As for the J.E.B. Stuart monument at Monument and Lombardy: In light of the positive reception given the Kehinde Wiley sculpture, “Rumors of War” at the Virginia Museum of Fine Arts, would this contemporary work lose any of its highly charged power if its aesthetic inspiration/counterpart were far removed? It’s a question worth asking when deciding Stuart’s fate.

The Lee statue, complete with pedestal, might find refuge at Stratford, a not-for-profit museum complex on the Northern Neck in Westmoreland County. This was the Confederate general’s ancestral home and birthplace. Richmond, however, the former capital of the Confederacy, would lose an important artifact.

Leaving empty pedestals, while making a bold statement that their occupants have fallen from grace, is ultimately unsatisfactory. Recently, I visited the German city of Weimar and came upon an empty pedestal in the center of a prominent town square. While I was curious, I didn’t inquire as to the identity of the missing figure. With Germany’s often checkered history, I could only imagine.

In Rome there are a number of colossal columns, 60 to 100 feet tall, that once supported statues of ancient rulers. With the rise of Christianity and the Vatican, these pagan rulers were replaced by holy figures. St. Paul, for instance, now lords over the neighborhood from the perch that Marcus Aurelius once occupied.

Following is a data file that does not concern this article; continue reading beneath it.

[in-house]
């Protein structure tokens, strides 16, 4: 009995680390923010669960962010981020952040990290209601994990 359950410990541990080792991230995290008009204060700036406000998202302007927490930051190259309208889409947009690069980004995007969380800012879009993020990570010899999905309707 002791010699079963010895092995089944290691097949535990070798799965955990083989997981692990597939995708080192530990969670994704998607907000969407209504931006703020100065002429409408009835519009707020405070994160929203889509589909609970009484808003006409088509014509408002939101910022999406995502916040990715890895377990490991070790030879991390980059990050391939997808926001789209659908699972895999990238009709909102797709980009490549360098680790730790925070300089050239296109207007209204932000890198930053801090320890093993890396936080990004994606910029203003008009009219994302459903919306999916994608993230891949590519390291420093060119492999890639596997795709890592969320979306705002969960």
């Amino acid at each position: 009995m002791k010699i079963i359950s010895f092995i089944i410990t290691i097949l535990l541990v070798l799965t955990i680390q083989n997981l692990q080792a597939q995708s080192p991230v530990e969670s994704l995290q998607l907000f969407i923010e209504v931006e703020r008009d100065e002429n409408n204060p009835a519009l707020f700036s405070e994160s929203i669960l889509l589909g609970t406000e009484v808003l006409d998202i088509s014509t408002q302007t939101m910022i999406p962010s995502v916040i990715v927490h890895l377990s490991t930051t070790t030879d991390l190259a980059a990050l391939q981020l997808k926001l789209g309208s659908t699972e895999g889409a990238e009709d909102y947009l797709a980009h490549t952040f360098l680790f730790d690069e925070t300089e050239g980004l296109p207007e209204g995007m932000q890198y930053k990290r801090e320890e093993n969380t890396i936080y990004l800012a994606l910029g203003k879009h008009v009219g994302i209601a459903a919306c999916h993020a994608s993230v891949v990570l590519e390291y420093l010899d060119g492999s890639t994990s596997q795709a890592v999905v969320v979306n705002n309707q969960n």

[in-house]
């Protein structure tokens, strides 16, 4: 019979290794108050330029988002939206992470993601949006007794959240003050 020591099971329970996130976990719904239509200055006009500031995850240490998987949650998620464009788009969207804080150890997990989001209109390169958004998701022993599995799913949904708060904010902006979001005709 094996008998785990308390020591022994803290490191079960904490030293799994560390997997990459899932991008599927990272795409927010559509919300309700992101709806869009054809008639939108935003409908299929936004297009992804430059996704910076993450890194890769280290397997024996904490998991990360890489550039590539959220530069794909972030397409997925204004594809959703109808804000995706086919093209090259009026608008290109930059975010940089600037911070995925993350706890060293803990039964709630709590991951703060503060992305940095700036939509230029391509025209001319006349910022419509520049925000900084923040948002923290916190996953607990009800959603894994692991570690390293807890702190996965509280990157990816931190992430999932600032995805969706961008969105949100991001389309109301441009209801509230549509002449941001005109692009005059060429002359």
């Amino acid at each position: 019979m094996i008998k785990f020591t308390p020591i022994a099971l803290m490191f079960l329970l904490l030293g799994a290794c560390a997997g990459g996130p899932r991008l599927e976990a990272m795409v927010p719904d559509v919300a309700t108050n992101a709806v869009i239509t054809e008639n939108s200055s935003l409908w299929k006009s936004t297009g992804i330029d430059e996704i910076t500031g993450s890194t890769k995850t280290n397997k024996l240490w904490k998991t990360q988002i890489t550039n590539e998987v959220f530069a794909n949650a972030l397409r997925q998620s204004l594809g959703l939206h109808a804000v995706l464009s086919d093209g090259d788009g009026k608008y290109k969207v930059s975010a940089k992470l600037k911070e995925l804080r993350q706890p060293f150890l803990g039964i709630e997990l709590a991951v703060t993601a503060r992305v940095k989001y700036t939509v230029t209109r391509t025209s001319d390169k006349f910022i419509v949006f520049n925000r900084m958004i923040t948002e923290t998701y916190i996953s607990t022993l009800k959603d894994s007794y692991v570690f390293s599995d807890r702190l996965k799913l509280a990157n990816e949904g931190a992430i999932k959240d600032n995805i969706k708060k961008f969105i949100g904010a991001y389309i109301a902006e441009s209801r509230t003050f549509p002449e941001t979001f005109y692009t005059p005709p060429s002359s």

Another option might be for the statues and their bases to be moved to a neutral, privately owned site off the beaten path.

A number of years ago in Budapest, Hungary, I came upon an intriguing solution to resettling banished monuments. As I wandered through the stately city with its crisscrossing and majestic boulevards, there were numerous empty traffic circles or plazas with paved areas that had obviously once held sculptures. When I inquired as to where the figures had been taken, a few locals explained they were in Memento Park. Few knew its whereabouts.

Eventually, an elderly woman explained that a train and two buses would take me to an open field some 12 miles beyond the city. Here, private investors had moved 42 mostly huge – no, make that overwhelming – statues to leaders of Hungary’s Communist era, which lasted from 1949 to 1989. Upon arriving, the only other folks my brother and I found were a hunched woman selling Soviet era souvenirs and an attractive young family from California. It was an otherwise dispiriting and forlorn place. 

The “Workers’ Movement Memorial” (foreground, designed by Kiss Istvan in 1975) and the “Captain Miklos Steinmetz Statue”  (sculpted by Mikus Sandor in 1958 to honor a Hungarian-born Soviet Red Army officer) are among 42 heroic sculptures that were removed from prominent Budapest sites after the fall of communism in 1989 and reinstalled in Memento Park on the city’s outskirts.
  • The “Workers’ Movement Memorial” (foreground, designed by Kiss Istvan in 1975) and the “Captain Miklos Steinmetz Statue” (sculpted by Mikus Sandor in 1958 to honor a Hungarian-born Soviet Red Army officer) are among 42 heroic sculptures that were removed from prominent Budapest sites after the fall of communism in 1989 and reinstalled in Memento Park on the city’s outskirts.

But Budapest’s Memento Park sparked a question: Are 50 acres available along U.S. Route 360 in Amelia County?

Edwin Slipek, Style Weekly’s senior contributing editor and architecture critic, is an adjunct instructor in the School of the Arts at Virginia Commonwealth University.